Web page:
The See-Now-Buy-Now approach and why it is good for retailers

1st February 2018

Social media has enabled consumers to become more engaged with retailers than ever before – but this is not without it’s problems. Access to boundless, instant information has caused retail trends to become fragmented (“The new trend is that there is no trend”) making large-volume fashion sales harder to predict. And the supply chain route has slowed right down after many large businesses moved their manufacturing processes offshore to low-cost/cheap-labour locations. The “See-it-want-it” consumers want to buy what they’ve just seen on the runway right now – not several months down the road. But how can retailers possibly adapt to fit the see-now-buy-now model?

Someone shopping using a smartphone

Not everyone is sold on the idea, but other are reporting terrific benefits to adopting the process – including 264% sales rises and brand new items selling out despite inflated prices. Amazon recently patented an on-demand manufacturing process so that they can quickly create clothing and other items on demand, rather than mass-producing and mass-marketing them. But how can other retailers get in on the game?

Here are five ways that retailers are moving to adopt a see-now-buy-now strategy:

1. Artificial Intelligence (AI)

Some retailers are using machine learning to pull data from multiple sources in order to implement ‘optimised line planning’ (OLP). This creates a single view of different types of customer personas which help them to plan new products based on different customer segments, created with aggregated real-world data. This approach enables designers and retailers to be more bold with their line planning, using informed processes to achieve maximum sales with less waste.

2.Customer Collaboration in Product Creation and Launch

Many retailers are adopting a customer-centered design approach in order to cope with the fragmented and differentiated consumer segments. For example, Randa Accessories recently used consumer insights to discover that despite the fact that they are one of the world’s leading producers of men’s accessories, their main customers are women who purchase their products as gifts. This information enabled them to rapidly modify their marketing message to specifically target female gift-shoppers.

3. 3D Printing

3D printing has the potential to enable retailers to plan and adapt their designs at a moments notice. The fashion industry frequently suffers from overproduction and surplus production – so 3D tech offers disruptive innovations to the very early stages of a product’s life cycle, in order to cut production, inventory, shipping and waste. Shoppers can also participate in the creative process through co-designing personalised items, rather than browsing through racks, which also appeals to the fragmented market.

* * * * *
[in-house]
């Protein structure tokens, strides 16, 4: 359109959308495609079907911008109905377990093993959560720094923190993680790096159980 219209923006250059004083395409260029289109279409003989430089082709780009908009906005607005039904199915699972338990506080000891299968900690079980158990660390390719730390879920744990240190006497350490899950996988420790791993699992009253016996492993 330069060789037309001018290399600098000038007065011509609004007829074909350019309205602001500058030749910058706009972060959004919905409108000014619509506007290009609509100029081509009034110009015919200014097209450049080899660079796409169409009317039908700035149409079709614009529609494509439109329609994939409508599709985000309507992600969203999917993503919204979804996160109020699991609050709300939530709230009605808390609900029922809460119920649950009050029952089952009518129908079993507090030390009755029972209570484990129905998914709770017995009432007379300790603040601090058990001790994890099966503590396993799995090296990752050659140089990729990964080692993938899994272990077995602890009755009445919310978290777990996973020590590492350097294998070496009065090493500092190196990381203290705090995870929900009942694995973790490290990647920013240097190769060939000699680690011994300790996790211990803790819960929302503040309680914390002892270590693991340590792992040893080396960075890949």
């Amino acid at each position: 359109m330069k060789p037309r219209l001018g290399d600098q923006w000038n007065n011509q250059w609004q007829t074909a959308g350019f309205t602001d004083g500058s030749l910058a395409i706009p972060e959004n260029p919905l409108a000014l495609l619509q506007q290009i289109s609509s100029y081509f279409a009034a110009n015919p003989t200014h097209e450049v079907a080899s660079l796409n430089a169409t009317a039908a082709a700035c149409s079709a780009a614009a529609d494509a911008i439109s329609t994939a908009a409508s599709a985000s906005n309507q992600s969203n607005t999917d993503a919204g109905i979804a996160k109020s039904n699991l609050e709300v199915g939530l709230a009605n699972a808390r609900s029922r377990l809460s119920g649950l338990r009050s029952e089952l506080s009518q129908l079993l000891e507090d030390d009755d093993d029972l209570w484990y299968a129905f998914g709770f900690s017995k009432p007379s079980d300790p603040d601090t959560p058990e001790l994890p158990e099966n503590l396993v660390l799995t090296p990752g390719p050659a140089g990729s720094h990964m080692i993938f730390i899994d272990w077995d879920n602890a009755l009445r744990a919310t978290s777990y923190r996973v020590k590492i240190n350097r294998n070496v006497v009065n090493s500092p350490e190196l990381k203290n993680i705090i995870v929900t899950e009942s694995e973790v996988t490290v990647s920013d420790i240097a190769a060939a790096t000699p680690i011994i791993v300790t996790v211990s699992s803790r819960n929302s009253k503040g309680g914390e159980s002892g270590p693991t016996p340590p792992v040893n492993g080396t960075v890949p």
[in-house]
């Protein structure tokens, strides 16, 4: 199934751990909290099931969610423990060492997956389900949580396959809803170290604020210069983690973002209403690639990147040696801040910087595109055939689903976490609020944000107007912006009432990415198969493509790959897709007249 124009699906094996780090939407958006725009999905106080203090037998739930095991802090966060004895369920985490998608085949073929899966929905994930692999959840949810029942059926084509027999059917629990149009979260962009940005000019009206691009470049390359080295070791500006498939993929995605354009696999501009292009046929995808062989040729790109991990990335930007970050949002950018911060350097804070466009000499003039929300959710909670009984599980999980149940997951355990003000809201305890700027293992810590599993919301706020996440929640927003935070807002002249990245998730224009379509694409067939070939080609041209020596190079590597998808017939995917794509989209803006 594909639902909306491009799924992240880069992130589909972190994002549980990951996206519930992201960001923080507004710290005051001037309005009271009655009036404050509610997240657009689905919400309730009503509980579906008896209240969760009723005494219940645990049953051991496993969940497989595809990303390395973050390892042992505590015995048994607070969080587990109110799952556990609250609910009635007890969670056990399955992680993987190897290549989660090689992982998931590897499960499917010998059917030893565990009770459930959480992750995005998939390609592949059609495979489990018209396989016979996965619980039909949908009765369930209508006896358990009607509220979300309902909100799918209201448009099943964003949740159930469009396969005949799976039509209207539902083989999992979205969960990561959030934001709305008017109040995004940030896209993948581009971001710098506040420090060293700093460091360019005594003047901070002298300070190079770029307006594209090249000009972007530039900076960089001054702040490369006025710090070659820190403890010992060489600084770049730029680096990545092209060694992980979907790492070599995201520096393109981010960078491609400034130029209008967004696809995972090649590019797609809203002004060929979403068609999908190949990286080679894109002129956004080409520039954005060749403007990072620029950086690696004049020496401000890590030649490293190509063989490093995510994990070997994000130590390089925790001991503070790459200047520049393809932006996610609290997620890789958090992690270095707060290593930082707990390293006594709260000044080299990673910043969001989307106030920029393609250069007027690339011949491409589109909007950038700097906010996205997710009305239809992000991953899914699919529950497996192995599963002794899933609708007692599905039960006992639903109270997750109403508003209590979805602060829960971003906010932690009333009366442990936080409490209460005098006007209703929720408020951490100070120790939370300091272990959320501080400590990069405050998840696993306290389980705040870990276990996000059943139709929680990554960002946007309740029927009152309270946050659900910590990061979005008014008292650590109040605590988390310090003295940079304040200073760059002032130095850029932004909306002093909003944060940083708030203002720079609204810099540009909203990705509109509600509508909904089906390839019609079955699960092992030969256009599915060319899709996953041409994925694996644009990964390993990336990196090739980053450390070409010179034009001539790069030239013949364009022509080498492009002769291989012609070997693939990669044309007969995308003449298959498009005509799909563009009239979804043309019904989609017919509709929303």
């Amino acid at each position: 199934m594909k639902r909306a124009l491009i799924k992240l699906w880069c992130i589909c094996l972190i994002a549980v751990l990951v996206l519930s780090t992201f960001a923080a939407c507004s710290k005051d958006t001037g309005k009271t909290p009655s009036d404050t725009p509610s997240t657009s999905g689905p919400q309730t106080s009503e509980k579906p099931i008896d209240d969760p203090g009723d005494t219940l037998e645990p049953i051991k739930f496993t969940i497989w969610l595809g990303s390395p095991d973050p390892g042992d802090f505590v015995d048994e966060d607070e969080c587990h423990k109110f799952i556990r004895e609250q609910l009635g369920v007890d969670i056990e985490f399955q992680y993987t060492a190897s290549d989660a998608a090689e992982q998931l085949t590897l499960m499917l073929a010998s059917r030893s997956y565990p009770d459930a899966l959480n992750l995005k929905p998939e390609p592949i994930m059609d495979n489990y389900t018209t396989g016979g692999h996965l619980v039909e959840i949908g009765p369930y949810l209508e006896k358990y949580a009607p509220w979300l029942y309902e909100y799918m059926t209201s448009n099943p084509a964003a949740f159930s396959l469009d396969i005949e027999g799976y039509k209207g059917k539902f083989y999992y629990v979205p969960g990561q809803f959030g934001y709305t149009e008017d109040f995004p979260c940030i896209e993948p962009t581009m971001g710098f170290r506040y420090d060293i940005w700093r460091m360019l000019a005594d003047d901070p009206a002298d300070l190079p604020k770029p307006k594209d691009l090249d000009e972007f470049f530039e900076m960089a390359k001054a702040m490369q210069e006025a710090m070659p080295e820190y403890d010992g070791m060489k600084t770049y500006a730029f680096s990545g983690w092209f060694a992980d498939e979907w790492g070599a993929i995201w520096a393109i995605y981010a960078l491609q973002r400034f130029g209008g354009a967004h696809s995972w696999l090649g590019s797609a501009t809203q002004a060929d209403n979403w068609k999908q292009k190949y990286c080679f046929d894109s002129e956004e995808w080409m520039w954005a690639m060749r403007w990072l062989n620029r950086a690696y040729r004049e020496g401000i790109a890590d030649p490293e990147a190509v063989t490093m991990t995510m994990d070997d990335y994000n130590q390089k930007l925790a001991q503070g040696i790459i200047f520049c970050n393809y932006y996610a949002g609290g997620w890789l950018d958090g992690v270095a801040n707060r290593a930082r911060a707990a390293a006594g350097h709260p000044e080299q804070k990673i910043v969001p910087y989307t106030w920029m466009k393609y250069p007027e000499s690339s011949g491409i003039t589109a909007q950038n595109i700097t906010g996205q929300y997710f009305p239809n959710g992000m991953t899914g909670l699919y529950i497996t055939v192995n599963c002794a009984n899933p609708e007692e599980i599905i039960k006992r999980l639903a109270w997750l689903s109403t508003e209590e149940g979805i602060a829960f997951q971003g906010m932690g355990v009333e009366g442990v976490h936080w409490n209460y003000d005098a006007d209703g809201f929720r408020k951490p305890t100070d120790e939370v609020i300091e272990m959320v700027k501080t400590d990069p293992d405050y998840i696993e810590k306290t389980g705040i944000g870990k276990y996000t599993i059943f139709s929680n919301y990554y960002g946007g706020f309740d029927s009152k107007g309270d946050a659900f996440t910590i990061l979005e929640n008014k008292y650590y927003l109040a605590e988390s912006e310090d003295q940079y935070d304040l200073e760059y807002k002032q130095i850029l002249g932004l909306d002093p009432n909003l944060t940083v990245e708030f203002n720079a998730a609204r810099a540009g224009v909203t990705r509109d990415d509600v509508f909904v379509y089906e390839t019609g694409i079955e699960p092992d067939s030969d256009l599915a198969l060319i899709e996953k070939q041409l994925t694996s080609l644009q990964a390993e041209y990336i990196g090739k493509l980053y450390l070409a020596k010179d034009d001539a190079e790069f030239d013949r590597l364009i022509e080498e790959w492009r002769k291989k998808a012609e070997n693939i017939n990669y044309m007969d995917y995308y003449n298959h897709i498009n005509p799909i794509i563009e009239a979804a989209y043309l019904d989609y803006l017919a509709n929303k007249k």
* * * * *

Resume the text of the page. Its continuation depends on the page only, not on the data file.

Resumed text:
4. Downsizing deliveries

Some retailers are using smaller consignments to create a sense of ‘scarcity’ in order to boost sales. Likewise, “smaller batch” fashion startups are also using limited edition offers and producing limited batches of their collections, a few items at a time.

5. Domestic production

Increasingly corporations are finding that it makes sense to keep production closer to home as despite costing more, it dramatically reduces the lead times involved in getting a new item to market. When consumers demand the latest items from the runway sooner rather than later it makes sense to get them made up and on sale as quickly as possible. It also gives them greater control and flexibility over production – and some shoppers also prefer to buy locally manufactured goods.

What will boost consumer confidence?

Conclusion

Pressure is mounting on retailers to create items and get them on sale quickly before someone else pips them to the post. By embracing technology they should be able to adopt this trend without overstretching themselves. The benefits of applying see-now-buy-now are clear. They will vastly improve their chances of matching supply to demand to achieve the better sales and less waste in the long time.

According to Greg Petro in an article in Forbes magazine, “See-now-buy-now isn’t just a good idea – it’s the necessary approach for modern retailers to meet consumer preferences and demand.”
Do you agree? Are you adapting your sales strategy to suit see-now-buy-now? Or is it just another symptom of rampant consumerism? Let us know in the comments section below.


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